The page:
We were in talks with a FORTUNE 1000 brand marketer recently, who described one of the challenges they’d faced with prior agencies: “It’s not that they didn’t come up with some great ideas; it’s just that all of those ideas seemed to come with a $100K+ price tag to execute.”
It’s not that a $100K+ idea (or million-dollar idea for that matter) can’t be awesome and effective, either; but it’s also true that the appetite for such initiatives is naturally small. There are only so many times you can convince a client to do such things. Because they tend to be elaborate they take a while to pull off (that’s an opportunity cost, right there). And in every case the price of failure is high; every project of this nature is born with a target on its back.
Gimme cheap and fast any day. Cheap, fast ideas can also be awesome and effective. They’re low-cost so you can do them far more often. They are NOT low-risk, especially for a big brand with high exposure risks, but, there is far more forgiveness for breaking stuff if you didn’t also break the bank.
A few weeks ago I hinted cryptically that I’d have big news to share. Did I say “big?” I meant BIG. Here’s the official language from today’s press release:
SAN FRANCISCO, CA–(Marketwire – Feb 14, 2013) – SHIFT Communications today announced that Toyota has selected the award-winning firm as its primary PR agency in the Northeast Region, which includes New York, New England, Washington, D.C., and the mid-Atlantic states. The firm will also play a lead role in strategic planning for the brand; driving earned media nationally with mainstream and social media outlets; and highlighting the motor company’s philanthropic and community relations programs.
SHIFT was selected following a competitive agency review conducted by Toyota’s corporate communications team. The account will be serviced out of SHIFT’s San Francisco office, with regional support from its Boston and New York offices.
“Throughout our agency selection process, the SHIFT team impressed us with their innovative thinking, creativity and responsiveness,” said Steven Curtis, corporate manager, corporate communications at Toyota Motor North America, Inc. “SHIFT clearly understands the new PR model of earned, owned and paid media and we’re excited to begin our partnership.”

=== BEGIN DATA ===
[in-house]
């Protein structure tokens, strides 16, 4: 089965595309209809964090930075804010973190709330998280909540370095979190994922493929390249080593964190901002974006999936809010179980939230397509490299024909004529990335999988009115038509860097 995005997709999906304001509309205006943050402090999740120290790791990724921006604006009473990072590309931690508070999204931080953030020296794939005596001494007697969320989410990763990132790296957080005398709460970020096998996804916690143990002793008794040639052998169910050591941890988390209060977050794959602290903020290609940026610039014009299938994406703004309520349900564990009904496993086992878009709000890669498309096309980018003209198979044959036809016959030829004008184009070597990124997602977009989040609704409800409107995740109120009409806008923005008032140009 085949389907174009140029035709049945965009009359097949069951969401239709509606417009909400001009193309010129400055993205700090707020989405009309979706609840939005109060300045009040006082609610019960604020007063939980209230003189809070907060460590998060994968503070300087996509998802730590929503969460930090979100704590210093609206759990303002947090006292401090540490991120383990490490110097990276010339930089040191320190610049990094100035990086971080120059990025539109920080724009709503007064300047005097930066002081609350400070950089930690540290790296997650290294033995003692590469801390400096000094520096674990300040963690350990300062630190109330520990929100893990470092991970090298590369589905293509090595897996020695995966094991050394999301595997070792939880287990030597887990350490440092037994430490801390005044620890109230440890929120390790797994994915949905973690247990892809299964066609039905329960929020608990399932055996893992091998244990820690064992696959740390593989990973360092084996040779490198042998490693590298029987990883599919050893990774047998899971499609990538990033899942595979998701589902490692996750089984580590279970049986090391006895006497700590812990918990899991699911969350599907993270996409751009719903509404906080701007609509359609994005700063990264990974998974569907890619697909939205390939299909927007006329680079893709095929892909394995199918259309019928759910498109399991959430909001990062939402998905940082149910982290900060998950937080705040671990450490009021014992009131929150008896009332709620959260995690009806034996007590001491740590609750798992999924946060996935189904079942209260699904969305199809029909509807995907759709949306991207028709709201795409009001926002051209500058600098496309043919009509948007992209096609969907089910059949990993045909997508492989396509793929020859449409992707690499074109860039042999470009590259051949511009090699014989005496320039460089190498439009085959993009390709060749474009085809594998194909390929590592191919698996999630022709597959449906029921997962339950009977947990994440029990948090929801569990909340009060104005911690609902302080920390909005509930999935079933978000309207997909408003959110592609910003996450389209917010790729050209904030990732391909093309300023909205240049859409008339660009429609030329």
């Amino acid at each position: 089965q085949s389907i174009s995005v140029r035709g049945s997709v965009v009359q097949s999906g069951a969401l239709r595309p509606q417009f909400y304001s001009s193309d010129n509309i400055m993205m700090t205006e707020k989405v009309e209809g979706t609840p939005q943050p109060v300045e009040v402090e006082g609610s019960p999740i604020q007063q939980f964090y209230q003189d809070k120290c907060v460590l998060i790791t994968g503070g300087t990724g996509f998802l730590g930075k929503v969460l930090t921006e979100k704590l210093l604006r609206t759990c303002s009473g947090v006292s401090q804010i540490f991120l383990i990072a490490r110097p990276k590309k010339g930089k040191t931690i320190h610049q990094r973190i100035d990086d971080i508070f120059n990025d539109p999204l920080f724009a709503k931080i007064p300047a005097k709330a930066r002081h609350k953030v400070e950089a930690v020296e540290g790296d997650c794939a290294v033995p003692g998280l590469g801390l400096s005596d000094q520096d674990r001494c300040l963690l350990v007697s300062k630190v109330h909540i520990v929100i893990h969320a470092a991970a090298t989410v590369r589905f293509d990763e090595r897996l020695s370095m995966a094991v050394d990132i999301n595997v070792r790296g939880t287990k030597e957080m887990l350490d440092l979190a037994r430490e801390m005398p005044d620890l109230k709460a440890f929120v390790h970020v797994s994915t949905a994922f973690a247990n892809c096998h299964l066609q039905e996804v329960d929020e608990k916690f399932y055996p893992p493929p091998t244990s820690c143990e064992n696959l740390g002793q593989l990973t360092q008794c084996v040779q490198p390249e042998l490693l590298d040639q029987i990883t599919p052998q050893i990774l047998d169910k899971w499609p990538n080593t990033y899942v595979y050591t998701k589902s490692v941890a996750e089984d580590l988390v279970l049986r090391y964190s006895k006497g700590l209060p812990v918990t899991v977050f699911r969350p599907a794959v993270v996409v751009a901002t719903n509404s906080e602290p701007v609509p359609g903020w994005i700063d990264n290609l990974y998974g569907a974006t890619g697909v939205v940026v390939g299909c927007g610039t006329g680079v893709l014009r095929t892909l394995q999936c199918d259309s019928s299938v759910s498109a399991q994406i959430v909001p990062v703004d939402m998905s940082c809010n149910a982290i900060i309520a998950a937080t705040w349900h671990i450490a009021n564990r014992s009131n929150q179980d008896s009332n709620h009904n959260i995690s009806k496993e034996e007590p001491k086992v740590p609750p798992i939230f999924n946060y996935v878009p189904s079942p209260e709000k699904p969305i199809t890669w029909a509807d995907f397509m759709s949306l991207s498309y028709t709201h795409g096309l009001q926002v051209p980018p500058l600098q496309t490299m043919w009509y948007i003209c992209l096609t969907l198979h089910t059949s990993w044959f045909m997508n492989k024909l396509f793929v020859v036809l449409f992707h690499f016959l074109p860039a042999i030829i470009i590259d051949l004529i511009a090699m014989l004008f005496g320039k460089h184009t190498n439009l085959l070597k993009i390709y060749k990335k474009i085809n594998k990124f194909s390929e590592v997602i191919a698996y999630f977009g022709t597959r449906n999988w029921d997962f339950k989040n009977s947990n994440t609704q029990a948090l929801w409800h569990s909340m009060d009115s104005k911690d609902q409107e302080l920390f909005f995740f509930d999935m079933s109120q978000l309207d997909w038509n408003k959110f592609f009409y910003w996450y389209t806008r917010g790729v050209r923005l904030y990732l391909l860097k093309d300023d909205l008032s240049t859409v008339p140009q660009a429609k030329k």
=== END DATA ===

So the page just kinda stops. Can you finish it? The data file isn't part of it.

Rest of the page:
“Toyota is a brand with deep roots in innovation,” said Todd Defren, CEO of SHIFT Communications. “That forward-thinking mindset is incredibly synergistic with SHIFT’s approach and we look forward to working closely with the team at Toyota to bring that same level of innovation to its communications.”
I can think of no sweeter Valentine’s Day gift for the staff at SHIFT. Let’s face it, as a mid-sized agency we tend to be the underdog when presented with such opportunities, so victories like this are a validation of the hard work our team puts in each day to make sure we deserve to bring home the laurels now and then.
I’d also like to take this opportunity to thank the leadership in Toyota’s communications team for their trust, advocacy and partnership. It’s already been a great ride and I am incredibly optimistic about what we can do together!
Find out what we discovered and what you can do to break free from the noise on the SHIFT Communications blog.
Imagine standing in your kitchen and seeing crates of supplies being carted in. Bags of fresh produce, jars of aromatic spices, coolers filled with delicious meats, all being piled into cabinets, counters, and refrigerators. At the end of the process, your pantry is completely filled with wonderful resources to make a meal. Now imagine yourself making and eating only boxed macaroni and cheese, because that’s all you know how to cook.
Want to know how this applies to marketing and PR? Swing by the SHIFT Communications blog and learn how to remedy this sad situation.
I’ve been thinking a little bit about video, via Snapchat, Facebook’s updated Poke app and Twitter’s new Vine service. If you’re unaware, these apps allow you to film and post very short videos. My daughter and her friends are constantly mugging for each other via Snapchat.
The key is brevity. Where Twitter’s enforced 140-character limit has trained us to be economical and effective, we can expect the same discipline via these ultra-short videos. Chris Brogan was early to throw out some ideas about Vine. And our own Chris Penn sent out what may be the first-ever 6-second webinar.
Certainly brands should be considering how to leverage these services. But I would caution them to continue to think outside the 6-second window. I can readily imagine a serialized round of 6-second “chapters” (linked via searchable hashtags), e.g., if you were giving a walk-through of a new car, the first 6-seconds might highlight the exterior; the next 6-seconds might look at the interior; the next chapter focuses on the engine; the next shows “how fast we can get this sucker moving in 6-seconds,” with the camera trained on the speedometer. Etc.
The serialization-via-hashtag allows the consumer to watch only those snippets of interest. Same approach would work for various types of product demos, how-to guides, and so on.
The winners in this next stage of marketing will embrace the economy of narrative. The earliest winners will be the ones who can be most effective and comical, with low production value. My guess is that that first class will also impress us in terms of volume. Lots of vinelets (is that a word, yet?), all of the time. The next wave of winners will power-pack those 5+ seconds of video with higher production values and animation.
What’s your 6-second video plan?